I am Linda and along with my husband Richard and our dog Muffin we enjoy our summers on the UK's canal system

Tuesday, 8 September 2020

Above Kidlington Green Lock (River Thames / Oxford Canal) Sunday 6th September

We woke up to a lovely sunny morning. We only had a short hop today, so we didn’t leave until 11am. We had turned to face upstream last night when we moored up, but today there was a fishing competition going on opposite us, and Richard didn’t want to risk the wrath of the fishermen by turning round where we were, so we went upstream until we passed where they were sitting. Now isn’t that kind of Richard??



All too soon we were at the junction of Duke’s Cut with the Thames. A couple of times this year we have gone to the right and continued on the Thames but this time it was to the left and back onto the canal system.

We have been up and down what is commonly known as Duke’s Cut many times. but only today have I discovered that in fact the first part is actually the Wolvercote Mill Stream. Duke's Cut is only a 500 yard waterway, built in 1789 and named after George Spencer, 4th Duke of Marlborough, across whose land the waterway was cut. It is seen as a branch of the Oxford Canal and connects the Mill Stream to the Oxford Canal.


The stream is crossed in Wolvercote at a former toll-bridge. The bridge bears a plaque in memory of two airmen of the Royal Flying Corps who were killed nearby in a flying accident in 1912. Part of Port Meadow was used as a military airfield in the First World War; the Royal Artillery also had a base there. In 1940, a camp was set up on the meadow for evacuees from Dunkirk.

The paper mill in Lower Wolvercote was a former supplier of paper to the Oxford University Press and was once a major local employer. It was in existence by 1720, when it was bought by the 1st Duke of Marlborough. From 1782 the mill was leased to Oxford printer and publisher William Jackson. The mill was entirely water-powered until 1811, when a steam engine was installed to power the paper-making process. The engine consumed 100 tons of coal per week, which was brought by narrowboat down the Oxford Canal, along Duke's Cut, and then down the mill stream which at the time was navigable as far as a wharf at the mill. Two of the narrowboats belonged to the mill, having been bought in 1856 and plying between there and the Midlands for 60 years until the mill sold them in 1916. Narrowboats continued to serve Wolvercote until at least the 1950s, by which time the mill used mechanical equipment to unload them. The mill was rebuilt in 1955, ceased paper-making in 1998 and was demolished in 2004. The paper mill site is now a new housing estate.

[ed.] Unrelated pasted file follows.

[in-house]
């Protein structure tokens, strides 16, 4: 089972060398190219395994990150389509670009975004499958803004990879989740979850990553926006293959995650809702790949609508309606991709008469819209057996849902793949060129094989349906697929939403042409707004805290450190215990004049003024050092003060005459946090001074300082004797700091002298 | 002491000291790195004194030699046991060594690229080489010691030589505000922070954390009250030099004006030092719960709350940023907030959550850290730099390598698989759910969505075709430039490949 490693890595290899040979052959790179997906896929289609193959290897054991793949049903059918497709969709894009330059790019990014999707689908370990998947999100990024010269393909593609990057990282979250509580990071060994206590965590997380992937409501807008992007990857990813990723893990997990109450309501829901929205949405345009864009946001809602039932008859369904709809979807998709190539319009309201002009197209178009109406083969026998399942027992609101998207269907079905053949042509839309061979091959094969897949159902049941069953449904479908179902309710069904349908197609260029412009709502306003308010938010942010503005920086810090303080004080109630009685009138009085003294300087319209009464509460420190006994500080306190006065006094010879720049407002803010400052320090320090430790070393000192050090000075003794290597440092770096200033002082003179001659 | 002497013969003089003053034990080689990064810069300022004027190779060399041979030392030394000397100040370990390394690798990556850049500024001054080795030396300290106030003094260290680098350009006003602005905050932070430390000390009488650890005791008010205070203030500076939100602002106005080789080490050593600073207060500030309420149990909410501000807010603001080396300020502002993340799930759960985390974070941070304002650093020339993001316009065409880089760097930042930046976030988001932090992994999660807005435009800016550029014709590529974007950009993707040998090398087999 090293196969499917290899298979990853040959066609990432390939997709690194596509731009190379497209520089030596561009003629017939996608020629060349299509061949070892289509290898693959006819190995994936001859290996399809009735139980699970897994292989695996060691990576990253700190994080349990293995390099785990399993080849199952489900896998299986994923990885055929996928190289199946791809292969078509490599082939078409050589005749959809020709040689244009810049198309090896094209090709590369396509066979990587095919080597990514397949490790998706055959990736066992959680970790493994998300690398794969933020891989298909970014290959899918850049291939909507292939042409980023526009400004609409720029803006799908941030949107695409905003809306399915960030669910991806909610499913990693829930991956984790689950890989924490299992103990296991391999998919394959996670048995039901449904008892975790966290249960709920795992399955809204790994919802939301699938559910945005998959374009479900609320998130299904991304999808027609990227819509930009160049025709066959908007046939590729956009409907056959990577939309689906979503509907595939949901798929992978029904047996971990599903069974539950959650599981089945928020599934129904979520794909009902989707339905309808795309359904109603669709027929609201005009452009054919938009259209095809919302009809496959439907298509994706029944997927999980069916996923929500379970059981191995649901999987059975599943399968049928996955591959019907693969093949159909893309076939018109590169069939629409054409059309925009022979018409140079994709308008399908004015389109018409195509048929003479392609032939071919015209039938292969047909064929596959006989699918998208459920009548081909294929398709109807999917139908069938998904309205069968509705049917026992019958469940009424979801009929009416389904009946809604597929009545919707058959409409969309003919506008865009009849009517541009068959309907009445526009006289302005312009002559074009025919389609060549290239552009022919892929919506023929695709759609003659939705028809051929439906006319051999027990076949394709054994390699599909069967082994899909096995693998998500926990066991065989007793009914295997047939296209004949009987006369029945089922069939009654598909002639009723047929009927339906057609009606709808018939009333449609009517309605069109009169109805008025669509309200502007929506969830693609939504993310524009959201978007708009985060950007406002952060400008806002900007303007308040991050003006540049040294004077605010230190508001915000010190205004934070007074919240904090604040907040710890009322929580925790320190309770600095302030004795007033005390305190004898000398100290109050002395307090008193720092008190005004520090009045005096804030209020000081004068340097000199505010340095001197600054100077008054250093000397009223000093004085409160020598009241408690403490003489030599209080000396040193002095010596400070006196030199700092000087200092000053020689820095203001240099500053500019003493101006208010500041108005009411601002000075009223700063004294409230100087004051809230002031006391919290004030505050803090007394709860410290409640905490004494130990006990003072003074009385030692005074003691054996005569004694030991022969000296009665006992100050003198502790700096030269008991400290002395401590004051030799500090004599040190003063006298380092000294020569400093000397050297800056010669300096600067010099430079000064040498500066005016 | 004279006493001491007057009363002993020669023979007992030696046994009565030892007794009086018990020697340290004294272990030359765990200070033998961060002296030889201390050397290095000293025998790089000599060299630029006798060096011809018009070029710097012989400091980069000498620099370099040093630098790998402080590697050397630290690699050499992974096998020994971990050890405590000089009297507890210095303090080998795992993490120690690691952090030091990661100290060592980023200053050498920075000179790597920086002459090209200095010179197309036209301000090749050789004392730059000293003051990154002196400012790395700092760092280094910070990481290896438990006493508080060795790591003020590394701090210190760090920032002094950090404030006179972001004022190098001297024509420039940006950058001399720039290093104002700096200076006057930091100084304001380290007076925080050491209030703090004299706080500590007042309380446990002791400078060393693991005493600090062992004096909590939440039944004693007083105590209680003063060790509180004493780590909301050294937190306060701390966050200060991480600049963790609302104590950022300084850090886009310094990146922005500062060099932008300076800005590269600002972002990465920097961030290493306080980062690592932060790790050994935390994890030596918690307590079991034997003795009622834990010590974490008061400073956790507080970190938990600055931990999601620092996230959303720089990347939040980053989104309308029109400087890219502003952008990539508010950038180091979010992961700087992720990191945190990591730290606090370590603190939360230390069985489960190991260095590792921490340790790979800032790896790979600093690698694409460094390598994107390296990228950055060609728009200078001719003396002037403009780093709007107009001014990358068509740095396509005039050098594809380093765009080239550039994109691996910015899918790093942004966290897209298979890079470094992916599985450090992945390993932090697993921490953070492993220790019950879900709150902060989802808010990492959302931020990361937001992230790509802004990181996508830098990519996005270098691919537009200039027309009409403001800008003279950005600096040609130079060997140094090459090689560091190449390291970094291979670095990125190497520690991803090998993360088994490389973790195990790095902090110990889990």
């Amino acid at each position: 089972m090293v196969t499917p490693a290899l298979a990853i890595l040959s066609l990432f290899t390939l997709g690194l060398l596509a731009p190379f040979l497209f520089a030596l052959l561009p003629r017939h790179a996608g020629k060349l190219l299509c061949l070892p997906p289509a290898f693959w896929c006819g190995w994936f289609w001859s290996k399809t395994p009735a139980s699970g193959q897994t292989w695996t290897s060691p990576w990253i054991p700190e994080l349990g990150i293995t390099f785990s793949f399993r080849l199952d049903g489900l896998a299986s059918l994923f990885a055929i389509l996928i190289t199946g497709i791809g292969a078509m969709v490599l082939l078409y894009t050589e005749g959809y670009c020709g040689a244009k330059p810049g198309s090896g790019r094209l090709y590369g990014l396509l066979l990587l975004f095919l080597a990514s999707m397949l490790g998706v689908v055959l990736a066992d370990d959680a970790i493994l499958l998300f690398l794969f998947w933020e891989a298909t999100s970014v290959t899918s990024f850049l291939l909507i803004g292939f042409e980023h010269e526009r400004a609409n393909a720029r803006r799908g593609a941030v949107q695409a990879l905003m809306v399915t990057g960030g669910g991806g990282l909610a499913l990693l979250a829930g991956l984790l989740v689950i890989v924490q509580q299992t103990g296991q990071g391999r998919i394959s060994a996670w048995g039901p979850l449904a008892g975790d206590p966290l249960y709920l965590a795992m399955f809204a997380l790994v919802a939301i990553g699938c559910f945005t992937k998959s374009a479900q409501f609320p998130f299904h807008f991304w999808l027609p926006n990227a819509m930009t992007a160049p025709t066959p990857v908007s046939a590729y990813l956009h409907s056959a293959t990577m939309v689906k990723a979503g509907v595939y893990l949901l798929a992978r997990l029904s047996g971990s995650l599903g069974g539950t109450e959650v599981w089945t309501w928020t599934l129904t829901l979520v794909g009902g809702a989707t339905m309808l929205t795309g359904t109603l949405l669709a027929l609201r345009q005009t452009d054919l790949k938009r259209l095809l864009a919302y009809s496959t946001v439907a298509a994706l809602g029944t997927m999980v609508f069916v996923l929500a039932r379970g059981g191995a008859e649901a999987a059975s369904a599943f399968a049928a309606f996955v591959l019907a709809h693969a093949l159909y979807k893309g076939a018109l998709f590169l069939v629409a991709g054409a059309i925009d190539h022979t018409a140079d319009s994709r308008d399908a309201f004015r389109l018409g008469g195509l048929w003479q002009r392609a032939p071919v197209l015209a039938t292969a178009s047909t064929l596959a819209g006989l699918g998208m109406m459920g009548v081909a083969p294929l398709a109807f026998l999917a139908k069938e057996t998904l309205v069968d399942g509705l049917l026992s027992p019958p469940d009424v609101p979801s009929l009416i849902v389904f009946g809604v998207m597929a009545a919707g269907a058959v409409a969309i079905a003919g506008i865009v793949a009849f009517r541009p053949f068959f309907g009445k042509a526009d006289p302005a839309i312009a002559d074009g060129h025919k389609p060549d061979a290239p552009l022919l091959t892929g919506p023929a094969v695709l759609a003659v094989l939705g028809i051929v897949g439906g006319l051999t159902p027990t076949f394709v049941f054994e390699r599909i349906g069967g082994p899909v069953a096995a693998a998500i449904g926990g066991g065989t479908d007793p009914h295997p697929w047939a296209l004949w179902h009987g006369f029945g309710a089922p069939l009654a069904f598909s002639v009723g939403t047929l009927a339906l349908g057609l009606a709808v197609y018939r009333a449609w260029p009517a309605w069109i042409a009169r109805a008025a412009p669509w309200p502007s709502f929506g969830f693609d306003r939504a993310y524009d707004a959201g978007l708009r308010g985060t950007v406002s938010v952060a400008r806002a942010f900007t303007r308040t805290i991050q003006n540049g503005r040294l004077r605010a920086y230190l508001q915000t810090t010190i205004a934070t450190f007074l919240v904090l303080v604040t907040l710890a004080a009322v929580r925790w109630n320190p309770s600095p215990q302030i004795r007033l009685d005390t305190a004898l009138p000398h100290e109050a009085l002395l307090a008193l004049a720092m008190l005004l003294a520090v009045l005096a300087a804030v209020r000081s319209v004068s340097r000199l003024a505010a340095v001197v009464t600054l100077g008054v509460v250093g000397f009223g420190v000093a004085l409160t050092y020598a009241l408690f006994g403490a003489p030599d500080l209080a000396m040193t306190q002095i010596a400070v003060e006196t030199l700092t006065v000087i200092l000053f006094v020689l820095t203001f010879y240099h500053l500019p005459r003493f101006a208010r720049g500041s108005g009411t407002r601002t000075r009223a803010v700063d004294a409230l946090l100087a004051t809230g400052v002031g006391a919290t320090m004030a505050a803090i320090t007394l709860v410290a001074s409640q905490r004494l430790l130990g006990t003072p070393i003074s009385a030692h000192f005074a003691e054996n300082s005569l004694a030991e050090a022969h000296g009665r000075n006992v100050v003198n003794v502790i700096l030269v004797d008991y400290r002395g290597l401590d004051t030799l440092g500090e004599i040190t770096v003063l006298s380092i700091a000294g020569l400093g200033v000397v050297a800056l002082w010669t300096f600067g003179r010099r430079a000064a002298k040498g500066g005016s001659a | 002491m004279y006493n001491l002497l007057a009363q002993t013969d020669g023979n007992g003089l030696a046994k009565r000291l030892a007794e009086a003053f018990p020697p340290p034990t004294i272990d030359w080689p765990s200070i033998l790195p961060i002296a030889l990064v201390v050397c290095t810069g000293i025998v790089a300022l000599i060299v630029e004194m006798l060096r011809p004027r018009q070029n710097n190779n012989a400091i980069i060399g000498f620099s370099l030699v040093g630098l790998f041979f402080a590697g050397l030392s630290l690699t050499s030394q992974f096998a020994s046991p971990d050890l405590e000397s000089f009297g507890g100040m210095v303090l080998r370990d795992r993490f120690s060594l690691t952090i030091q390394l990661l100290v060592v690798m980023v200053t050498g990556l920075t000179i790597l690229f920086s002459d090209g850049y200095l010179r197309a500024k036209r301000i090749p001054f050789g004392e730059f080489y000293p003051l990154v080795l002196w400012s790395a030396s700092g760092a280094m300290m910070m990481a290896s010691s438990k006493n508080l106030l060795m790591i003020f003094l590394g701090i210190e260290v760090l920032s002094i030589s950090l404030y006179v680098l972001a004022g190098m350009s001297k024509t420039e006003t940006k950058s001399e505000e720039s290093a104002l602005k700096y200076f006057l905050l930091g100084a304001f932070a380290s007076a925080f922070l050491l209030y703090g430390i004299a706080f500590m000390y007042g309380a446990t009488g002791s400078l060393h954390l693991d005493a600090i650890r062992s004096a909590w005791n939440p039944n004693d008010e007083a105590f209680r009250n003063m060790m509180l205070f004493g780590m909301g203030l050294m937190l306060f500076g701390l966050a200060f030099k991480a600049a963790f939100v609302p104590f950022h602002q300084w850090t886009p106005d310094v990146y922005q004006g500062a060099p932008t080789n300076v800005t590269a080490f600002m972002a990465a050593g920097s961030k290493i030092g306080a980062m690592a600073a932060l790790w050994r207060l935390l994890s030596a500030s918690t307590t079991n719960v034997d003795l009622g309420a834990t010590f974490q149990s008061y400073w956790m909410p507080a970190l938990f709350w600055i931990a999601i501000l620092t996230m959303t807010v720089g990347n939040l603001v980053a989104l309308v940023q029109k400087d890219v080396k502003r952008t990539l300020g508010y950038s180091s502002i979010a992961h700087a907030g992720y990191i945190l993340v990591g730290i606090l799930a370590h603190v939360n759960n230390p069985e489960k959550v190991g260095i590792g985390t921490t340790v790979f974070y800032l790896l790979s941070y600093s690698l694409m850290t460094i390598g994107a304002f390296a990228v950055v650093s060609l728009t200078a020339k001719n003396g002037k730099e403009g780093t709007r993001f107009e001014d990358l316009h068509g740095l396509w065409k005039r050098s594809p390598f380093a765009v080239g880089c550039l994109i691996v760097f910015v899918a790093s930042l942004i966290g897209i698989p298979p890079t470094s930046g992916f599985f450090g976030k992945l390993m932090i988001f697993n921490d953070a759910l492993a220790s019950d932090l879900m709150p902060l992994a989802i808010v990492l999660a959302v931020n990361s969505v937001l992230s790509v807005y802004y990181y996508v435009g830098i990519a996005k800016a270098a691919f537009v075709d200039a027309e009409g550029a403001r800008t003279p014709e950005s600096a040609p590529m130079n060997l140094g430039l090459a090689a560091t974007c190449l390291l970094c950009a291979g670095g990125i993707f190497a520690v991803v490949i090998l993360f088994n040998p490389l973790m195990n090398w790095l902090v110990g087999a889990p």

It seemed strange to be back on the canal again and I did my first canal lock of 2020 as Richard had done them all coming down due to pain in my left heel. It was weird really as one day I just realised that the pain had gone! Richard had given me a new fangled windlass for Christmas (I did ask for one!) and it was my first chance to use it. I’ve done two locks with it today and I am sure that I will get the hang of it soon! It’s a Go Windlass if you are interested. 

A baby one! 

We went through Kidlington Green Lock and pulled over on the moorings at the top. A short day today 😊

I had a few cooking apples which Graham and Brenda (Jannock) had given me last weekend and Richard found some blackberries today, oooh apple and blackberry with custard – one of my favourites.

3.55 miles
3 locks

1 comment:

  1. Hi there,
    Was the pain in your heel plantar fasciitis? David had that a few years ago and the two things that really helped get rid of it were rolling his foot (inc the sorest part - ouch) on a golf ball several times a day, and tumeric capsules. The horse pills of ibuprofen had done nothing but the golf ball and tumeric were amazingly effective!
    We are missing being on the boat, so it is bittersweet reading boating blogs at the moment ...
    Warm regards, Marilyn (nb Waka Huia)

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